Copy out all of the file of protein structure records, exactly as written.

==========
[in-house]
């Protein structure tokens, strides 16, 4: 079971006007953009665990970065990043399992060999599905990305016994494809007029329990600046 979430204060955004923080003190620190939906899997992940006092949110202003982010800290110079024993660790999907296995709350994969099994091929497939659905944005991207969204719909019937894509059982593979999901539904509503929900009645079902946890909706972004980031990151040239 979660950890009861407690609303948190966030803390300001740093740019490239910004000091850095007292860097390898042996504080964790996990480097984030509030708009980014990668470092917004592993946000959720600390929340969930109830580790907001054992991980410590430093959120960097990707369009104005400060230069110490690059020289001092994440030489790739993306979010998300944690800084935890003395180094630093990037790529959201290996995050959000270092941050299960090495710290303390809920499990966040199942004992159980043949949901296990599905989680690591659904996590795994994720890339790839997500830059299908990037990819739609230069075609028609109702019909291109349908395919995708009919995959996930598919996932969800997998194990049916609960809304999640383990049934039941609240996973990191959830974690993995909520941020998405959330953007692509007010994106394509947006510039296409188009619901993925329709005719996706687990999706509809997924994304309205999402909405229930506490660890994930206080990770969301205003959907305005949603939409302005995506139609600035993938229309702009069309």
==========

[in-house]
């Protein structure tokens, strides 16, 4: 079971006007953009665990970065990043399992060999599905990305016994494809007029329990600046 979430204060955004923080003190620190939906899997992940006092949110202003982010800290110079024993660790999907296995709350994969099994091929497939659905944005991207969204719909019937894509059982593979999901539904509503929900009645079902946890909706972004980031990151040239 979660950890009861407690609303948190966030803390300001740093740019490239910004000091850095007292860097390898042996504080964790996990480097984030509030708009980014990668470092917004592993946000959720600390929340969930109830580790907001054992991980410590430093959120960097990707369009104005400060230069110490690059020289001092994440030489790739993306979010998300944690800084935890003395180094630093990037790529959201290996995050959000270092941050299960090495710290303390809920499990966040199942004992159980043949949901296990599905989680690591659904996590795994994720890339790839997500830059299908990037990819739609230069075609028609109702019909291109349908395919995708009919995959996930598919996932969800997998194990049916609960809304999640383990049934039941609240996973990191959830974690993995909520941020998405959330953007692509007010994106394509947006510039296409188009619901993925329709005719996706687990999706509809997924994304309205999402909405229930506490660890994930206080990770969301205003959907305005949603939409302005995506139609600035993938229309702009069309």